Design Researchers in Residence 2021/22 Now closed
Design Researchers in Residence: Restore
Design Researchers in Residence: Restore brings together the work of the 2021/22 Design Researchers in Residence – four thinkers based at the Design Museum working on research projects in response to the climate crisis. The display shows some of their findings and proposals through objects, films, drawings and more.
What would it mean for designers to restore, rather than create?
As we confront the climate crisis, we cannot necessarily rely on a new invention to solve all of our problems. This year’s residency theme asks: rather than making something new, how can design respond to what’s already there?
Restoration often means the act of mending an object: a salvaged piece of furniture, a decaying image, a cracked screen or a rusty bicycle. Over the course of their residency, these design researchers have expanded the concept of ‘restorative’. Here is design that reclaims and reuses; reframes and renews; reconsiders and reimagines.
This year’s Design Researchers in Residence are Thomas Aquilina, Delfina Fantini van Ditmar, Samuel Iliffe and Sanne Visser. The projects take us to Kensington hairdressers and into the shadow of Grenfell Tower, through the UK’s polluted lakes and on to an imagined, less comfortable future. They show us the ecological value of seaweed, the adaptability of waste materials, the creative potential of recycled human hair and the importance of listening to the silences in our city. Their work traces design-led routes towards more restorative relationships: between places and communities, between ourselves and our planet.
Silent and Speaking
In SILENT AND SPEAKING, Thomas Aquilina asks how we can listen more carefully to the ‘silences’ in our urban spaces: the social and environmental injustices that go unheard beneath the louder ‘voices’ of assertive buildings, elegant parks and organised streets.
Over the course of his residency, Thomas has embarked on multiple walks in the Royal Borough of Kensington and Chelsea, one of the most economically unequal areas in the country. These walks offer opportunities for new and different conversations with the city. Out of these walks and conversations comes a new kind of glossary: a collection of words, images and ideas that speak directly about social injustice and how it is quietly embedded into the places we pass through every day.
Delfina Fantini van Ditmar
A Not Too Comfortable Future
In the dispiriting context of the current energy crisis, ongoing war, increasing pollution and environmental damage, Delfina Fantini van Ditmar and her collaborators imagine A NOT TOO COMFORTABLE FUTURE: an alternative scenario for our future world. Through multidisciplinary design, they consider what we might need to design – and how we might need to change – to restore our everyday lives.
This reimagined way of living takes a resourceful approach to reusing waste materials. An adaptable waterproof shelter, incorporating discarded clothing, offers a new type of home for a forest-based life. The lightweight shelter leaves the forest floor almost untouched, while allowing its inhabitants to live more nomadic lives. Experimental clothing and furniture made from recycled materials keep us warm and comfortable in surprising, ingenious ways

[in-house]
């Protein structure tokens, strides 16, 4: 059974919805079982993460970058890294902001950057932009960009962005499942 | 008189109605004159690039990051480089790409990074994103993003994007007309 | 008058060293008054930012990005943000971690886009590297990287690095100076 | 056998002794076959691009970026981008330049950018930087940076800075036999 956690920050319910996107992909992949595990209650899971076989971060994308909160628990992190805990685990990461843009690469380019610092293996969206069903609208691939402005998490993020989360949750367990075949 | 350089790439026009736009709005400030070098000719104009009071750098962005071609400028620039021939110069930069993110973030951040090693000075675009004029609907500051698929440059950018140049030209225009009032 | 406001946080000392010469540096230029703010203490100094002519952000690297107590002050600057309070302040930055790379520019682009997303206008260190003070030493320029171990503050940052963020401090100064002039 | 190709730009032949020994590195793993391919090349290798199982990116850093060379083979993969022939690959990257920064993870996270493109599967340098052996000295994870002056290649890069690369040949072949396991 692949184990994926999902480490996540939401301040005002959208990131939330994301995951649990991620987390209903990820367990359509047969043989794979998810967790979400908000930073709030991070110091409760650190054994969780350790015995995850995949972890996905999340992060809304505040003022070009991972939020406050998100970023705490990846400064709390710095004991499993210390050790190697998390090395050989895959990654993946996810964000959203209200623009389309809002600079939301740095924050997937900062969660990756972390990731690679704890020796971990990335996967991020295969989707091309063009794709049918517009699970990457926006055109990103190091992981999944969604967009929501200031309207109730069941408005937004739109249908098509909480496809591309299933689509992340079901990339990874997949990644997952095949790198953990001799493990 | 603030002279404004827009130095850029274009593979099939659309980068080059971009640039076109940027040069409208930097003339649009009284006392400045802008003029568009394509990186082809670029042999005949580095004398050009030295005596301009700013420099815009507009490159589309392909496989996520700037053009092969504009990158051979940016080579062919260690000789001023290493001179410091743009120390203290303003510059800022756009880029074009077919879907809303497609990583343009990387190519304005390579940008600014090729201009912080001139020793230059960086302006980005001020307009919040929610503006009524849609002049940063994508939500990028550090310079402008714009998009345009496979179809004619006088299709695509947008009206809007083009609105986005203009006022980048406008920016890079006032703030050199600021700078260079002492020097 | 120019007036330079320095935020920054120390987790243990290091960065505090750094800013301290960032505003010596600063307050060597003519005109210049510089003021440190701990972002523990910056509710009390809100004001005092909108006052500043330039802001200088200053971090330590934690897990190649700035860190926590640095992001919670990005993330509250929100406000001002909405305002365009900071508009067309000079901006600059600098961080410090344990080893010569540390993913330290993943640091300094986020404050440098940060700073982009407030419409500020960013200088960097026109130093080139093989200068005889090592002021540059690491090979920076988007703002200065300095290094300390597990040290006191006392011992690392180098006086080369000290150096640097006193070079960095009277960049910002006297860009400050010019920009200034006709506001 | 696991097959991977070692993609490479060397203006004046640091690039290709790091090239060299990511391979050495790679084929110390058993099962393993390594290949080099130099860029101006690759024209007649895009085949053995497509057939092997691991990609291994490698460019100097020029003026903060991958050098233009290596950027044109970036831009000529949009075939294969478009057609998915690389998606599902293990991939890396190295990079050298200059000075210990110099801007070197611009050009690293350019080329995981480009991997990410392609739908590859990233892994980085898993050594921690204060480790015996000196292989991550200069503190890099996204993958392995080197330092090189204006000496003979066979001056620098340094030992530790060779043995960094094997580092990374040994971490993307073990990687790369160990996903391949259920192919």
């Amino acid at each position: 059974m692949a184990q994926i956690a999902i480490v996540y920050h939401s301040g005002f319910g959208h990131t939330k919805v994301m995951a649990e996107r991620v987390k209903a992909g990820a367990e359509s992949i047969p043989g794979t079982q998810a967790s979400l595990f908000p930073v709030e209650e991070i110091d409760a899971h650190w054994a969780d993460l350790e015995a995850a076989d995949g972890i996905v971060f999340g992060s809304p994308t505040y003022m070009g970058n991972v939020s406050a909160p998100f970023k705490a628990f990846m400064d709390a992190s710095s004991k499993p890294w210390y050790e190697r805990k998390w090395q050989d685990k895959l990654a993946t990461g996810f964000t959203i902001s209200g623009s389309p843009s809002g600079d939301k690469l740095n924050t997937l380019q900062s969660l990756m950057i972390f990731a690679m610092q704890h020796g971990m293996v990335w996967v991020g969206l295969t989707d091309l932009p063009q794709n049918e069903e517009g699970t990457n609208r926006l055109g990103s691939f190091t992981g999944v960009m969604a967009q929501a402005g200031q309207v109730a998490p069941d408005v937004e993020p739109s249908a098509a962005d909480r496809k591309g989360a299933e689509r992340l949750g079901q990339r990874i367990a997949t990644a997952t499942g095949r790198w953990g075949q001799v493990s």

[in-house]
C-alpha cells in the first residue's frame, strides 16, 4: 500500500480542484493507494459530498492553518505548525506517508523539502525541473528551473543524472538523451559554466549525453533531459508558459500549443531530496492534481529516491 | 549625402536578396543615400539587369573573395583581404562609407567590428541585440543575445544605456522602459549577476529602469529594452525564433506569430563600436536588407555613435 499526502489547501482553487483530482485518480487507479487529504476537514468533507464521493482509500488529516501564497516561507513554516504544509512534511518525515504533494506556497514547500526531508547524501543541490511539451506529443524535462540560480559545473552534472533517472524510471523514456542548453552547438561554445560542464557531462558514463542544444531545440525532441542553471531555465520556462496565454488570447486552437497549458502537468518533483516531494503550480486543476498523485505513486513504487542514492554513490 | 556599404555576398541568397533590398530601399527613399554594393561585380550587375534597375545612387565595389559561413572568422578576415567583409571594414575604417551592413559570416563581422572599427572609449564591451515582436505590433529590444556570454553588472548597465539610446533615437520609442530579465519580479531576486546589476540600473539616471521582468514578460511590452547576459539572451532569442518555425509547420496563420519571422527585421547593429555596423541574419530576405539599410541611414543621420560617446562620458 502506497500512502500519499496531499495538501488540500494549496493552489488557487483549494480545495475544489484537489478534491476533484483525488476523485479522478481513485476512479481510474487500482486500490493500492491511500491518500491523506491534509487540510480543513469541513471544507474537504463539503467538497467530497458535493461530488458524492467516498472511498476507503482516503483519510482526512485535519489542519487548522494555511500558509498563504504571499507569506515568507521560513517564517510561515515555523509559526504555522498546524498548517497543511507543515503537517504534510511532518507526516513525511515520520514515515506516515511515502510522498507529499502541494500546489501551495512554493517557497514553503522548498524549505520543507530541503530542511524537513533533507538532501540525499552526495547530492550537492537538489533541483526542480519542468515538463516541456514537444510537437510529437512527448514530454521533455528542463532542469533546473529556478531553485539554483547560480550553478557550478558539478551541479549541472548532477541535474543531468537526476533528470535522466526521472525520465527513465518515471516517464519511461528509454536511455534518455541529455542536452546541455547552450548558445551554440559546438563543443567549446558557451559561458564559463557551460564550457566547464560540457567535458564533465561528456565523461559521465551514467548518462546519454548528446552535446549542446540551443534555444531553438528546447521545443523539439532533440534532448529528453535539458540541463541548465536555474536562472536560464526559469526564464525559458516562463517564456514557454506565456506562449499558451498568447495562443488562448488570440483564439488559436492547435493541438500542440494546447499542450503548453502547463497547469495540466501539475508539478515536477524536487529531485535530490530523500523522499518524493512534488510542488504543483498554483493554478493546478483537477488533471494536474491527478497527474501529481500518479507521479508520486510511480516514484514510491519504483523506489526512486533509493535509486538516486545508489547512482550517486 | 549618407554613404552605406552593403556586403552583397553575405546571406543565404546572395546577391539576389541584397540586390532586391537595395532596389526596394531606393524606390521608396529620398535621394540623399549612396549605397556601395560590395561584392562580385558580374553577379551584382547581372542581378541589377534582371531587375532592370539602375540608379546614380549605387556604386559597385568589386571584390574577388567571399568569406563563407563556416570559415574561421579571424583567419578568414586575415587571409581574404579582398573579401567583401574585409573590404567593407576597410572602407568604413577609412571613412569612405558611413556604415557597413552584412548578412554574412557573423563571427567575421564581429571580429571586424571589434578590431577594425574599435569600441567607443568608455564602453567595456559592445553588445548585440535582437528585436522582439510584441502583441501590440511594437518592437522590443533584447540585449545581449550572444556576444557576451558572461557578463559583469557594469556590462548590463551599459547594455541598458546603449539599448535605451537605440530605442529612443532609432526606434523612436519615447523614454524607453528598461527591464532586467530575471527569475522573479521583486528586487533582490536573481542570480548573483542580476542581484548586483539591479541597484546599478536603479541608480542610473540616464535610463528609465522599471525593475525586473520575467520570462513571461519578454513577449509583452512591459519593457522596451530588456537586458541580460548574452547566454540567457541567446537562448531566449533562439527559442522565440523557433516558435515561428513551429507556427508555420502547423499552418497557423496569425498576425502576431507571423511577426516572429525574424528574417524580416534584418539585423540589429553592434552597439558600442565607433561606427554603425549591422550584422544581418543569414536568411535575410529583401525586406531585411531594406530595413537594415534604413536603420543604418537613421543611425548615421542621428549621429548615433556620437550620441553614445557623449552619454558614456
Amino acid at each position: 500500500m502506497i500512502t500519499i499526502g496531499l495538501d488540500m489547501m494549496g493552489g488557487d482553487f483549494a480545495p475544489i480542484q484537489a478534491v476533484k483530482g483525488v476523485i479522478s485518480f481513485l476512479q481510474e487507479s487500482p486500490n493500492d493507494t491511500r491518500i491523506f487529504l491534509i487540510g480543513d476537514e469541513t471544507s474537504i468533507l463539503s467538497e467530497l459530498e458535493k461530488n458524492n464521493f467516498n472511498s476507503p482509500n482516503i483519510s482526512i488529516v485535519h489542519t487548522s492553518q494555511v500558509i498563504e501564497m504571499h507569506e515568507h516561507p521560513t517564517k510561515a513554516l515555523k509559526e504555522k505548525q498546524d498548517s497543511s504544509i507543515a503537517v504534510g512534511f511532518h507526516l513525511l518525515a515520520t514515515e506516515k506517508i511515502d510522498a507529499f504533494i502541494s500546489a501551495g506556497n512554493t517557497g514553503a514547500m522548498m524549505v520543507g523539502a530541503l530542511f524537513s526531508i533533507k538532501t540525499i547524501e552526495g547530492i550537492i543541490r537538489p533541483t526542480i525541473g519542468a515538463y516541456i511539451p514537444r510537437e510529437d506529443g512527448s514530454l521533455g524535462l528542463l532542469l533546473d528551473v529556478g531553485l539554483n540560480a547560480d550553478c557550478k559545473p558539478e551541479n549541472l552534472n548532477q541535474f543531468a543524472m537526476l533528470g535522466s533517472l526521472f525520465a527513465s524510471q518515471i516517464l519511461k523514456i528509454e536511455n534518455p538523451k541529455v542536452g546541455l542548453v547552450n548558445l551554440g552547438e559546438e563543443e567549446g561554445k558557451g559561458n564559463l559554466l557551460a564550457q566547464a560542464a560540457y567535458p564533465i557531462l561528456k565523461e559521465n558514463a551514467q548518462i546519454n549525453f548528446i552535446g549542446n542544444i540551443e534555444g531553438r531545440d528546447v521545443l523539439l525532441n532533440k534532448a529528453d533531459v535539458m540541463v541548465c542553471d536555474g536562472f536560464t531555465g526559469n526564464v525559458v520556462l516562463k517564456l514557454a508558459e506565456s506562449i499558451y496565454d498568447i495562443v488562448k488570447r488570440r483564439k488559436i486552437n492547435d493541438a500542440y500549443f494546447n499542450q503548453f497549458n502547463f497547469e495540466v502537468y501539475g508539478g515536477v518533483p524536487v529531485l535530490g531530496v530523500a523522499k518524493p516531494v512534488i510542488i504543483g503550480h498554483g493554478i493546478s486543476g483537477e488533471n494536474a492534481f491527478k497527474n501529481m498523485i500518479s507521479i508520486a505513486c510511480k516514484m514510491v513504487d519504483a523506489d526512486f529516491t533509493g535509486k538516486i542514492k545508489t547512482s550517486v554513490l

How can a brightly coloured inflatable farm become a vital part of the UK's freshwater ecosystems? Samuel Iliffe’s PHOSFARM is a seaweed farm designed to address the problem of phosphorus pollution in the UK’s freshwater.
Phosphorus is an essential mineral for all living things. However, the overuse of phosphorus-based fertilisers in farming since the 1950s means that too much of it is now running into our lakes and rivers. This causes vivid green algae blooms that damage water-based ecosystems
In this display, Samuel reveals the varied role of phosphorus in sustaining life. He presents his design for a transportable farm that uses seaweed to help remove phosphorus from waters at risk of pollution – restoring them to health.
For LOCALLY GROWN, Sanne Visser has worked with a group of local hairdressers to explore the possibilities of recycling human hair.
On average, each of these will cut off 2.4 kilograms of hair every month, most of which will end up in landfill. Yet hair is a highly versatile material. Like wool, it can be sorted and processed for use as a yarn or textile. It can also be broken down to its chemical components for medical uses or even as a plastic alternative.
Sanne’s investigation takes us into the hairdressers and barbers of Kensington and Chelsea to consider how they – and their tools – might play a role in a new recycling system that restores a common waste material back into creative reuse.
Design Researchers in Residence is Future Observatory’s programme for design researchers hosted at the Design Museum. The residency supports thinkers at the start of their careers to spend a year developing a new research project in response to a theme. Design Researchers in Residence builds upon the Design Museum’s distinguished Designers in Residence programme that ran from 2007 to 2020.
This programme is generously supported by Arts and Humanities Research Council (AHRC) and Idlewild Trust.
The Arts and Humanities Research Council (AHRC) funds world-class, independent researchers in a wide range of subjects from history and archaeology to philosophy and languages, design and effectiveness of digital content and the impact of artificial intelligence.
Idlewild Trust is an independent grant-making trust that supports conservation and the arts, including programmes that address the lack of opportunities for musicians, dancers, actors, writers, artists, designers and those involved creatively in the arts at an early stage in their career.
Background image and Restore visual identity by Rose Nordin; Display photo and portraits by Felix Speller.